So I was just rug pulled by a yield farming project on the Fantom Opera Chain. “Rug pull”? That’s crypto slang for: a project team ran away with the money of their project.
When I entered the DeFi space, I kept hearing that term. As most developers are anonymous in crypto, there is a lot of trust involved. Especially when you put your money into other people’s websites. So what exactly is a rug pull?
As many projects like yield farms or yield aggregators are open source, they can quite easily be copied and that means there can be low-effort versions of existing sites, often putting minimal effort into the project. This can be due to lack of knowledge or in the case of a rug pull - with malicious intent.
There are many ways to scam people and run away with their money. Developers can for example set up a copy of a yield farm with special methods that allow them to access the user's funds. In a security audit such backdoors would most likely be found but with new farms popping up left and right sometimes people don’t want to wait for an audit.
But back to my story. The project that rugged me was a clone of the well known autofarm from Binance Smart Chain. Autofarm was actually the first project I got into when I started my DeFi journey on BSC. As Fantom Opera and Binance Smart Chain are both Ethereum Virtual Machine (EVM) compatible, it is quite easy to copy existing projects over.
I was following the project for a bit: I joined their Telegram Group very early, started farming in the pools when the native token that you earned while your farms here auto-compounding was printed like crazy and worth quite a bit. They had an active community, everything was looking good.
During the big Bitcoin crash in May the price of the token dropped quite a bit like everything else in DeFi or even whole crypto but they kept adding farms and fixing problems so I trusted that even the native token might recover. But I also noticed that I had some doubts in the back of my head. New farms popped up and I moved my funds to other platforms.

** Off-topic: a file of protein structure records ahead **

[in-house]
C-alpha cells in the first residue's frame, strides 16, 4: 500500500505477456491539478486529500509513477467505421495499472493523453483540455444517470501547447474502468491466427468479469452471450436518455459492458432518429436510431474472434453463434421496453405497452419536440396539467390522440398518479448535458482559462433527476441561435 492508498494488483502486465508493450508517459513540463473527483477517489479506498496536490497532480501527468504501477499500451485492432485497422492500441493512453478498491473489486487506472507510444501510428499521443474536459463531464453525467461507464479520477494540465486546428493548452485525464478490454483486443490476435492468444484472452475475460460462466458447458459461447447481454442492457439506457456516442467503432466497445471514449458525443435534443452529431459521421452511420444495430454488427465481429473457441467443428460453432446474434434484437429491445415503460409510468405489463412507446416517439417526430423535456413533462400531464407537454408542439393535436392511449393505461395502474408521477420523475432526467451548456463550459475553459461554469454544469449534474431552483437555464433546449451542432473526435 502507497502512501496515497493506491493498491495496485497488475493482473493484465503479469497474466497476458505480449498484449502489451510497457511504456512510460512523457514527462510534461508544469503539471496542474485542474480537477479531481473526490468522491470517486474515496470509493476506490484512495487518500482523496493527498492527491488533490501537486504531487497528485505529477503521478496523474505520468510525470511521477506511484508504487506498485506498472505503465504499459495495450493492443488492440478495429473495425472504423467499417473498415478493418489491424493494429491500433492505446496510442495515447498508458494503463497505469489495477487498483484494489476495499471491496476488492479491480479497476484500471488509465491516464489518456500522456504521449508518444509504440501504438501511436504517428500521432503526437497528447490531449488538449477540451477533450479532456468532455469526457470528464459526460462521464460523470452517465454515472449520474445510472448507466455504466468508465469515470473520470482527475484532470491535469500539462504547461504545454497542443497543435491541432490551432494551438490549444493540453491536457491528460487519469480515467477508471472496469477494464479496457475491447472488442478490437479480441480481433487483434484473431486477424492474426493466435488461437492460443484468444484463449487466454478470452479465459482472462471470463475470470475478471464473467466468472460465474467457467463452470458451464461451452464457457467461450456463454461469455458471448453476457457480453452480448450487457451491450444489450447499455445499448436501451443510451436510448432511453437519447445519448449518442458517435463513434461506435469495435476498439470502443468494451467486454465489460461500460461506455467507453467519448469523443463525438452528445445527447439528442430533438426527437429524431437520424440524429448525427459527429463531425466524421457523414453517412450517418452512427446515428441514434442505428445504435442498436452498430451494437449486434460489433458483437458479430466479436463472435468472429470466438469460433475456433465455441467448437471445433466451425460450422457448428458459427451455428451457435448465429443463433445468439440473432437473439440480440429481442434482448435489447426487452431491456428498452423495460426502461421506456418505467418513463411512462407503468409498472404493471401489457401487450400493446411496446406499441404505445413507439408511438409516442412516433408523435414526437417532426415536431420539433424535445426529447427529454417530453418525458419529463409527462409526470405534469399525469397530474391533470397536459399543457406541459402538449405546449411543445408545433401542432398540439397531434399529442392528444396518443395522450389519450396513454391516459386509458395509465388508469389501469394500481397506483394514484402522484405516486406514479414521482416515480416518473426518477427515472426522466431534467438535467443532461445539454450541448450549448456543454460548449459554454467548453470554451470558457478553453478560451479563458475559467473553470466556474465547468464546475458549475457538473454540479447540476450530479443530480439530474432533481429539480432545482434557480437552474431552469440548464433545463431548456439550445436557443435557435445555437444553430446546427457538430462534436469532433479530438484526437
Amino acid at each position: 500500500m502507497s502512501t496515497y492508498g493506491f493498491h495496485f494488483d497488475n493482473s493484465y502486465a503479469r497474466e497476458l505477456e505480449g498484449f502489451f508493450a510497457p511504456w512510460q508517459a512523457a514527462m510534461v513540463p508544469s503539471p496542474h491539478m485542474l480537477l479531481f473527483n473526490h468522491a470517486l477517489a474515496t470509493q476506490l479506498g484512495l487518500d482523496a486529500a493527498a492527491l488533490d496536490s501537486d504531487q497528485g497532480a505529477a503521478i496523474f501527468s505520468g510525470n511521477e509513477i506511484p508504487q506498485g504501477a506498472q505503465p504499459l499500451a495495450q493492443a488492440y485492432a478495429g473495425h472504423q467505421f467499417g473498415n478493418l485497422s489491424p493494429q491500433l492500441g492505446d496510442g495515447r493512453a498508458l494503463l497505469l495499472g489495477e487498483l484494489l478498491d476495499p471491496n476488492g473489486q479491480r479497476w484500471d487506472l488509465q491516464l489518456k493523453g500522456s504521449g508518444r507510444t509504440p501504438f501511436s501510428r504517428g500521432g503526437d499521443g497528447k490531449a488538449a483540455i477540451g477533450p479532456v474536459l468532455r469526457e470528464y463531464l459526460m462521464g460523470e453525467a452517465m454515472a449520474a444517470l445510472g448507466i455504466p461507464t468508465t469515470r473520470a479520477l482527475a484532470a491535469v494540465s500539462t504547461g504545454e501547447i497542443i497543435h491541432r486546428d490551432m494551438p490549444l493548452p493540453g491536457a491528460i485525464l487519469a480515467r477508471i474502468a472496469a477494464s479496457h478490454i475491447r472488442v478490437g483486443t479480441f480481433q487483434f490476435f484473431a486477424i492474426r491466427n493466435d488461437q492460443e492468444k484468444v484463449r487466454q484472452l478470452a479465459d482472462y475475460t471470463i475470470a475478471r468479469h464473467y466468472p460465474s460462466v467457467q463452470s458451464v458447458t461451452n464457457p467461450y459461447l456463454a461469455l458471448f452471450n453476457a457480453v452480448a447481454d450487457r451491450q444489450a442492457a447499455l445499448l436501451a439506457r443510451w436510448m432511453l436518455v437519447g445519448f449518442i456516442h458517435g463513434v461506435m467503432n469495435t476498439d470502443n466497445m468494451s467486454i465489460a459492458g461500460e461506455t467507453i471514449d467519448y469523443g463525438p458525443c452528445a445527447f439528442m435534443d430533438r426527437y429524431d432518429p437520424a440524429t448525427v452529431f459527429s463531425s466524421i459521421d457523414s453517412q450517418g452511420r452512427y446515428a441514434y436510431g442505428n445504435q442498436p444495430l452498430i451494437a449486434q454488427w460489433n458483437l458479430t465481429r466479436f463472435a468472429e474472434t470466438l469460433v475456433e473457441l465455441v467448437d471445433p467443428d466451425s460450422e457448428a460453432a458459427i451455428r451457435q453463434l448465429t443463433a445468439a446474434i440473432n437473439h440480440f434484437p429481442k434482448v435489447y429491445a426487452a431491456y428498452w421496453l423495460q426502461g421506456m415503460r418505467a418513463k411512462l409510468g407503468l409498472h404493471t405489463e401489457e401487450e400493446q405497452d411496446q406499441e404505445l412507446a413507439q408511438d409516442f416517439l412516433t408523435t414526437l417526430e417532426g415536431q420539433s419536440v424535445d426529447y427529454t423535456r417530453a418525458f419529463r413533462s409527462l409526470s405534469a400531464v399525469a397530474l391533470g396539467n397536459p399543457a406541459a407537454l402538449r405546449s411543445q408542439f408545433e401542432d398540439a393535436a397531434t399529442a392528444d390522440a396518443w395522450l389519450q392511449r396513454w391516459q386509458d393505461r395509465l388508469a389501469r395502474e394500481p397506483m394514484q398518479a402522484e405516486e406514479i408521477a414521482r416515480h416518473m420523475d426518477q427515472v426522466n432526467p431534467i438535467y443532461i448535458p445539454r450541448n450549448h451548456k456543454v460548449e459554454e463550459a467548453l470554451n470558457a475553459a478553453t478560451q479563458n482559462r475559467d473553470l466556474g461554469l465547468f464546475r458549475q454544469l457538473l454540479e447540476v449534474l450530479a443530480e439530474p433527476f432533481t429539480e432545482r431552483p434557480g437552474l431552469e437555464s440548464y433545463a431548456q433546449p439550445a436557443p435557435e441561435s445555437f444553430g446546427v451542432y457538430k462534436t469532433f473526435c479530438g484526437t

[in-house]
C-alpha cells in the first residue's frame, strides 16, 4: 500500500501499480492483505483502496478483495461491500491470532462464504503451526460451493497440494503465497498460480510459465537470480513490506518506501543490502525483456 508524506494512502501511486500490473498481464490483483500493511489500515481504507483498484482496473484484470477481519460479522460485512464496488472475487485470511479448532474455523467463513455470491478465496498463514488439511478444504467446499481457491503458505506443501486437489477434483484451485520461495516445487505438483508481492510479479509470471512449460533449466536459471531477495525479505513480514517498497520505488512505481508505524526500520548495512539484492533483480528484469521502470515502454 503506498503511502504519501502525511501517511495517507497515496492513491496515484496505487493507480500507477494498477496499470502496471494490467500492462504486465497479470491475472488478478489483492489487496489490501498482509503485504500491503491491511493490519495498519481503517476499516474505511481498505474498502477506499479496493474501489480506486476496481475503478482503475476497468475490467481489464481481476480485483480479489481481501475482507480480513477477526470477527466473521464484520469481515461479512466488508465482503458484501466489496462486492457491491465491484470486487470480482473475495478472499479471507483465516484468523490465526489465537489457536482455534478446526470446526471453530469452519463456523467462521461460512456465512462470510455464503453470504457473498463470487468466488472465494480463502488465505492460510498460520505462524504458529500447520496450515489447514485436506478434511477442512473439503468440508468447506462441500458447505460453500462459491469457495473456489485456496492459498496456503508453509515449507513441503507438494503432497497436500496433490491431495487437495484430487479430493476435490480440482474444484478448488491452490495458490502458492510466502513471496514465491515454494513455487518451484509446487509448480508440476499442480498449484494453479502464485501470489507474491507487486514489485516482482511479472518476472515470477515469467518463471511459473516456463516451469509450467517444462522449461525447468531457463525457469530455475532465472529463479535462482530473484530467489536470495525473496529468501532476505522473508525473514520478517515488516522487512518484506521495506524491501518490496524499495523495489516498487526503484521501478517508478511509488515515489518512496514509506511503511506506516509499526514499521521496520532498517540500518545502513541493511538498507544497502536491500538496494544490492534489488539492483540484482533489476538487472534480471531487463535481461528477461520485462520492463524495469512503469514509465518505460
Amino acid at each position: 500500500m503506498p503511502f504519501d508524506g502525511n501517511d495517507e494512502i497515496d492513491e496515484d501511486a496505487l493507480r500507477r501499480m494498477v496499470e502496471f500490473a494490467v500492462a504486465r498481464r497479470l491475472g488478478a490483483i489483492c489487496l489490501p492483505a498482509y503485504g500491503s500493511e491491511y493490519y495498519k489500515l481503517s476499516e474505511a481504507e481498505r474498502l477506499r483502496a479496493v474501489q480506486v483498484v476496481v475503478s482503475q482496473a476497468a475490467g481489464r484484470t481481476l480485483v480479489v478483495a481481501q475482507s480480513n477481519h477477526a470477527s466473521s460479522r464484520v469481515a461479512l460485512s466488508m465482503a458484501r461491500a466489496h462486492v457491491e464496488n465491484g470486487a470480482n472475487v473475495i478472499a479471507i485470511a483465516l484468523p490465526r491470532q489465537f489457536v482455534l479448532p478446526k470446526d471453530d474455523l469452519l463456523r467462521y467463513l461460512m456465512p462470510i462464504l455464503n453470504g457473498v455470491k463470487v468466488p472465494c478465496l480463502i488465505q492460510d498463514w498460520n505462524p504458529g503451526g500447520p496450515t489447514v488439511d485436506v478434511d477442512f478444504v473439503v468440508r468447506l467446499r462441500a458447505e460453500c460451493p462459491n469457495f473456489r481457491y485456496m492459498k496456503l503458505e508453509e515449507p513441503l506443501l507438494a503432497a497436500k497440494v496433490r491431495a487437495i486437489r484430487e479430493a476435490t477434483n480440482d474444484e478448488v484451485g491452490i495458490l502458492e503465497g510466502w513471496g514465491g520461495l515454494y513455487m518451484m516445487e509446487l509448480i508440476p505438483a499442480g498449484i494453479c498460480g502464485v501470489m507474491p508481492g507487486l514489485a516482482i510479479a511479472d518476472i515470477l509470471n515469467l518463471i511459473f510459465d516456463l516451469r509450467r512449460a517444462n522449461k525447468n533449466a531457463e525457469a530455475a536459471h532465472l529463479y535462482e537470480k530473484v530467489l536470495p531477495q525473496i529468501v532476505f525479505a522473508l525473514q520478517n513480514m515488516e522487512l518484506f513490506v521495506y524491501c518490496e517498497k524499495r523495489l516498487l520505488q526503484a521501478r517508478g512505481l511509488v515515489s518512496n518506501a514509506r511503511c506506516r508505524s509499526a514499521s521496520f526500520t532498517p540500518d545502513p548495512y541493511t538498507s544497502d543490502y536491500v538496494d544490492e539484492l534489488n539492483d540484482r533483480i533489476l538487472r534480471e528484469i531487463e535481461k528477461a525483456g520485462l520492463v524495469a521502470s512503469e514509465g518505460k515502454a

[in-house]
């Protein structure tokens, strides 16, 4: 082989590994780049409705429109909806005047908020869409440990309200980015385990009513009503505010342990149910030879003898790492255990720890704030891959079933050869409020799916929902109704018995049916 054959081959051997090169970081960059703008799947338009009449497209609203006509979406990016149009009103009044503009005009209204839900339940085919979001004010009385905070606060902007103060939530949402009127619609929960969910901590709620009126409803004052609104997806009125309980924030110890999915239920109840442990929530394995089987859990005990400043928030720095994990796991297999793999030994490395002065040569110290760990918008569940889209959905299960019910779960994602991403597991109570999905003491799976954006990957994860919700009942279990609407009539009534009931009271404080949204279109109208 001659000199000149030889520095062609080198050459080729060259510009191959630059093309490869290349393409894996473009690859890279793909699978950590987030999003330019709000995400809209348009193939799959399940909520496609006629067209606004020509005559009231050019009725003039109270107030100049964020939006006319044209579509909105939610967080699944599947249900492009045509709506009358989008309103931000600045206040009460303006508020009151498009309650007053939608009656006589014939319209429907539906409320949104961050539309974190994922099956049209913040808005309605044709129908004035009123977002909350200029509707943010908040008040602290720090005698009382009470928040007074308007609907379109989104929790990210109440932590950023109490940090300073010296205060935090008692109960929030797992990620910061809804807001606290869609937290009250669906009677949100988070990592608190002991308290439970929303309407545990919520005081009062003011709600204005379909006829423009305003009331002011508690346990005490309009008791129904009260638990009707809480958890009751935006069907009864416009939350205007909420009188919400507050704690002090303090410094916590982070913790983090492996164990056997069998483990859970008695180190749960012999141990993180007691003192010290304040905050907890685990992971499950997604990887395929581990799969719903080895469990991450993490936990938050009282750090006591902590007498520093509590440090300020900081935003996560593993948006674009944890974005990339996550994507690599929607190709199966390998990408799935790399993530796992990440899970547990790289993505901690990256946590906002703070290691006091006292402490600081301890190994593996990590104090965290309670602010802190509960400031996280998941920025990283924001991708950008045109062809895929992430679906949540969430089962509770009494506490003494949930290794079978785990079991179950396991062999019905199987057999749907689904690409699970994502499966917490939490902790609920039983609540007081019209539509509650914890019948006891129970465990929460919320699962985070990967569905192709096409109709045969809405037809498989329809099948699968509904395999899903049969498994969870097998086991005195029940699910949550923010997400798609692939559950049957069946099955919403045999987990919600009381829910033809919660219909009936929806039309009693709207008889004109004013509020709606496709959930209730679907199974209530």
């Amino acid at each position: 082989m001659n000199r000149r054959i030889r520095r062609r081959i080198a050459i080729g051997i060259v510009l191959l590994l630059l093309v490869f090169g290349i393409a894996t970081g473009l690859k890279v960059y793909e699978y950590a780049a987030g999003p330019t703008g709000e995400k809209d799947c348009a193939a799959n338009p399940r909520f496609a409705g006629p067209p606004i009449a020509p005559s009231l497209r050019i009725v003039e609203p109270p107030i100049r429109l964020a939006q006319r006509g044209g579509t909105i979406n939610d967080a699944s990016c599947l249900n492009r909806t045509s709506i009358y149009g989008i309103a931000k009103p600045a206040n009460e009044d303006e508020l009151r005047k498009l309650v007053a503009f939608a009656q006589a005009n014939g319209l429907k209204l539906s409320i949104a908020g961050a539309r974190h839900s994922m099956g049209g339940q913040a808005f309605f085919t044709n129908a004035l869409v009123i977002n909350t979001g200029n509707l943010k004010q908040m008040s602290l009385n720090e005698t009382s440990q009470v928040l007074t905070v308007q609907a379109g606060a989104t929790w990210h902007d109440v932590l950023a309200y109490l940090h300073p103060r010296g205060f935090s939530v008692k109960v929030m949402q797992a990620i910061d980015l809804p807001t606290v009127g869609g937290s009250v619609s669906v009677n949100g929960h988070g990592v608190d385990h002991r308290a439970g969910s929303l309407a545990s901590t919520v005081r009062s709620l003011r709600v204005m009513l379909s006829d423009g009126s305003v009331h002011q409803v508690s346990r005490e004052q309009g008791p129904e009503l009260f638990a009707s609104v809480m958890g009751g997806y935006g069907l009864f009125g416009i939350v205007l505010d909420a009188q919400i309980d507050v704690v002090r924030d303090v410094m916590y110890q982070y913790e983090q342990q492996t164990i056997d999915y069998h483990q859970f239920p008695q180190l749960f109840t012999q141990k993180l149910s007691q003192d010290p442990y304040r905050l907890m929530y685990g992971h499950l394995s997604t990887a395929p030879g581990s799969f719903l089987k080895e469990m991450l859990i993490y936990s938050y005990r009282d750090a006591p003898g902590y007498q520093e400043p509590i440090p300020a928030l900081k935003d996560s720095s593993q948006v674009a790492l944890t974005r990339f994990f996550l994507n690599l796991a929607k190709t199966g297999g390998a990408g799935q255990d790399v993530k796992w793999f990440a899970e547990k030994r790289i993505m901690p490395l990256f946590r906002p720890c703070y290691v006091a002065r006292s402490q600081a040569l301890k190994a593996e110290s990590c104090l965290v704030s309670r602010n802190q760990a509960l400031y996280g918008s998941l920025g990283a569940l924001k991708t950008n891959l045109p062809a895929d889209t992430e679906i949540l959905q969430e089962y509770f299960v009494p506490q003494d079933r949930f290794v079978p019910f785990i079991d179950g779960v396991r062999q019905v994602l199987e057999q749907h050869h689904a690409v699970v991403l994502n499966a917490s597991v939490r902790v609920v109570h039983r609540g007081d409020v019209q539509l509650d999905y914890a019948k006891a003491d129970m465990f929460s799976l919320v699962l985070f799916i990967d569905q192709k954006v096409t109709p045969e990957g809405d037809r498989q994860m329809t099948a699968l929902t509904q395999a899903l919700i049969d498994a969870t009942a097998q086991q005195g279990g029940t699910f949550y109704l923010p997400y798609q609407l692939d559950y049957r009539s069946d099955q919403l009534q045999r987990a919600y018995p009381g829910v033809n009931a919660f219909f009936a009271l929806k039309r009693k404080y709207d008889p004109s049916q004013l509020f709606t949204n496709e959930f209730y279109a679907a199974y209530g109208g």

Then one day they started a marketing campaign which was supposed to take a whole week to celebrate the start of another farm (Waka Swap). They had some new, boosted pools with even higher returns and started to track the Total Value Locked (TVL) in these new pools to burn some tokens whenever a new milestone was reached.
Luckily I was not on the computer that day, these new boosted farms would’ve looked very promising for me. I was just farming their native token in a pool and waiting for the price recovery. Trying to claim my rewards I went to their website just to be greeted with the “This site can’t be reached”. At first I thought something must be wrong with my internet but I soon realized their site was down.
I went to check their Telegram - but the group was now private! Their twitter was deleted. I still gave them the benefit of the doubt. Maybe they were hacked? In hindsight I was super naive but I also knew I had to get the funds I still had with them. Fortunately, I had read about these scenarios and even without the website you could interact with the smart contracts.
Vfat.tools entering the stage. Yes, that handy tool is a link already. Vfat.tools deserves their own article but in short they are an open source project which provides an alternative frontend to most yield farms on most blockchains. Yeah that’s right, they cover BSC, Fantom, Avalanche, Tron, Heco, Polygon and some more I never even heard off!
Not only can you see all the available pools but you can even interact with the contracts: Staking, Unstaking and even claiming your profits. Also, the site calculates your Daily, Weekly and Yearly profits rates (APR). I tried to unstake my LP tokens, but it didn’t work. This was really looking grim, I waved goodbye to some of my funds already, mentally.
But I knew you could also interact with the contract directly through the Block explorer, ftmscan.com in this case. It allows you to call the smart contract methods directly. So I got the smart contract address, went to Ftmscan and looked for the “emergencyWithdrawl” function.
Now that function is expecting an input in the form of a number, which is the pool id. I found out that this is unique for everyone and that vfat.tools gives you exactly your id for every pool. With that I was able to withdraw my LP tokens and get out of my first rug pull with just a few scratches and some lessons learned:
- Don’t let greed and big returns get into your way
- Never invest funds you are not willing to lose in un-audited projects
- Trust your gut when it comes to new projects. If it feels low effort, it most likely is and there will be much better projects out there.
Have you ever been rug pulled? Let me know in the comments.
Until next time!
None of this is financial advice. Please always do your own research.
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